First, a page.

limbs of a large pepper tree. There
were several men with a variety of instruments, mainly guitars,
violins and flutes. As
the children came into the enclosure, laughter swelled and the
musicians began to play a variety of songs.
More guests arrived, including several
soldiers from the pueblo. Diego
was surprised to see Capitán Luvisto among them.
He had been told that the comandante did not partake in
festivities of any kind, but here he was and seemingly enjoying
himself, in a reserved, shy sort of way.
A local señorita was standing nearby and after what Diego took
to be hesitant deliberation, the comandante approached her.
Soon they were dancing with several other couples.
Luvisto smiled, the first such exhibit of pleasure Diego had
seen from the capitán. Diego
also smiled; it was amazing what small miracles happened during the
Tony also watched Luvisto. The comandante had visited him the day before to express his
thanks to the American, and with the background Diego had given
him, Tony felt Luvisto was emerging from the fog of a very bitter
past. It gave him
something to ponder. Tony
next turned his attention to Sergeant Garcia.
The man ate and drank, and in between helpings he sang.
Now Tony understood what Diego had meant about the sergeant’s
voice. It was a deep,
rich voice, a low tenor at times, bass at other times.
The man would have been a good opera star.
Tony ate some of the food, watched the
children play and take turns trying to break open a piñata in the
shape of a star. Doug was
recruited to help swing the piñata.
When his leg began to ache, Tony looked for a bench to rest on,
but as he gingerly sat down in the dimness where the lantern light
didn’t penetrate, he found that he was not alone.
A soft sigh startled him.
“Who’s there?” he asked.
“I am sorry, Señor Newman,” a small voice
said. “I can leave.”
“No, there’s plenty of room. I just wanted to know who I am sharing the bench with,”
Tony responded hastily. The
voice sounded sad—and young.
“Miguel,” the small voice said.
“Miguel who?” Tony coaxed.
“I do not know, señor,” Miguel said.
Tony was astonished.
How could someone not know his own name? Then it dawned on him. The
boy had most likely been orphaned when he was very small and placed at
the orphanage anonymously. He
had heard of that in third world countries and it appalled him.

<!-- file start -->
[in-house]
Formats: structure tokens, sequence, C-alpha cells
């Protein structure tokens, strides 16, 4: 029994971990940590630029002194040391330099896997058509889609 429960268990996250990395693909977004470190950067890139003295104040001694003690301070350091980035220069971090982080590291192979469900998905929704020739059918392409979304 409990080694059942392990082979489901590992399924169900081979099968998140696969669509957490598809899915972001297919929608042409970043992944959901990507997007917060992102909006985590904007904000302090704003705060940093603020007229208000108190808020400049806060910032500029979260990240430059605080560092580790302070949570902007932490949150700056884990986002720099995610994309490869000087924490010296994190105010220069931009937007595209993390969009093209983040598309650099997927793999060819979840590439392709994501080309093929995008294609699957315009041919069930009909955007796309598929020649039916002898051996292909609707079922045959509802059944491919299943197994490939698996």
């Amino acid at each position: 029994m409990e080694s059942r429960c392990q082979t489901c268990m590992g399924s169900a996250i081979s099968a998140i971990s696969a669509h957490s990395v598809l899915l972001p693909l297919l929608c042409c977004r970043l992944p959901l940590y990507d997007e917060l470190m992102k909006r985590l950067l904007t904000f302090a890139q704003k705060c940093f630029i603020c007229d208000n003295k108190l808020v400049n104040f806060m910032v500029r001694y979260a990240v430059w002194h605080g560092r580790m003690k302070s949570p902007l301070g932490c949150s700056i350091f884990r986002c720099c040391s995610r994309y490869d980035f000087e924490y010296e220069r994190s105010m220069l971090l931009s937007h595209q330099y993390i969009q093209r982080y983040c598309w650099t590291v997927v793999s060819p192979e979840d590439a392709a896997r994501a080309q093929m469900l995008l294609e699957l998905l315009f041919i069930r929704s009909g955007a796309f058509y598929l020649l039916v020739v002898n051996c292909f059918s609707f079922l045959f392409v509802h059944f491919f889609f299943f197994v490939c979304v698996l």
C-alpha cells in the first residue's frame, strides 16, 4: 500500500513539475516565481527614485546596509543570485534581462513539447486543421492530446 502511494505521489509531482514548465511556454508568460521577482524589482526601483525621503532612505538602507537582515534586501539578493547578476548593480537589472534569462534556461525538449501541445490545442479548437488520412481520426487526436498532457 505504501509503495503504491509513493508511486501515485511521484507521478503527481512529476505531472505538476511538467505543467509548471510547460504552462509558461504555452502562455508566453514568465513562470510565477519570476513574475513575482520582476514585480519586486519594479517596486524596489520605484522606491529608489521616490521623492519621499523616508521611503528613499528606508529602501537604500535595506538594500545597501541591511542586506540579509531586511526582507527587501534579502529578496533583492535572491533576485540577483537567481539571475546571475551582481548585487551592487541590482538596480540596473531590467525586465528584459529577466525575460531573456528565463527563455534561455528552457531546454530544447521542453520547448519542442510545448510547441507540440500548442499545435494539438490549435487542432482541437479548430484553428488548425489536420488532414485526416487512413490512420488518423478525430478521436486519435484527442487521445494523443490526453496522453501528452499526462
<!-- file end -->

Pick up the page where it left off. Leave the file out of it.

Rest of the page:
“Why are you here instead of enjoying the party?” he asked,
trying a different track.
“I was feeling sad.”
Insight borne of experience made Tony ask,
“Miss your parents?”
“I do not remember my father. I remember my mother a little bit.” There was a pause. “Yes,
I miss them.”
“I miss my parents, too, Miguel,” Tony
this time of year.”
“You do?” Pablo asked, his voice
you are grown up.”
Tony couldn’t help but smile. “Yes,
Miguel, I miss them. Even
though it has been more than twenty-seven years since my father died
and longer still for my mother, I miss them.”
“Then you are an orphan, too,” came the
“Yes, but I have learned to be happy even
though I miss them.” And
it was true, Tony realized. He
had, and still was, learning to be happy.
There was no response from Miguel.
“When I am sad, I try to think of happy memories with my
folks.” And Tony
realized that was true, too. His
most bitter moments as he had grown up had been tempered by the
thoughts of the good times he had enjoyed with his parents, especially
his father. It was ironic; his bitterest memories were of the loss of
his mother and father, and yet his happiest memories were of them,
too. “Miguel, come
closer, please.” Tony
heard the boy rustling closer on the bench.
When the boy had settled, Tony reached out and touched him,
drawing him a closer, hoping to comfort him.
The child appeared to be about eight, not much older than he
was when he lost his parents. “What do you remember the most about your mother?” he
“What did she sing?”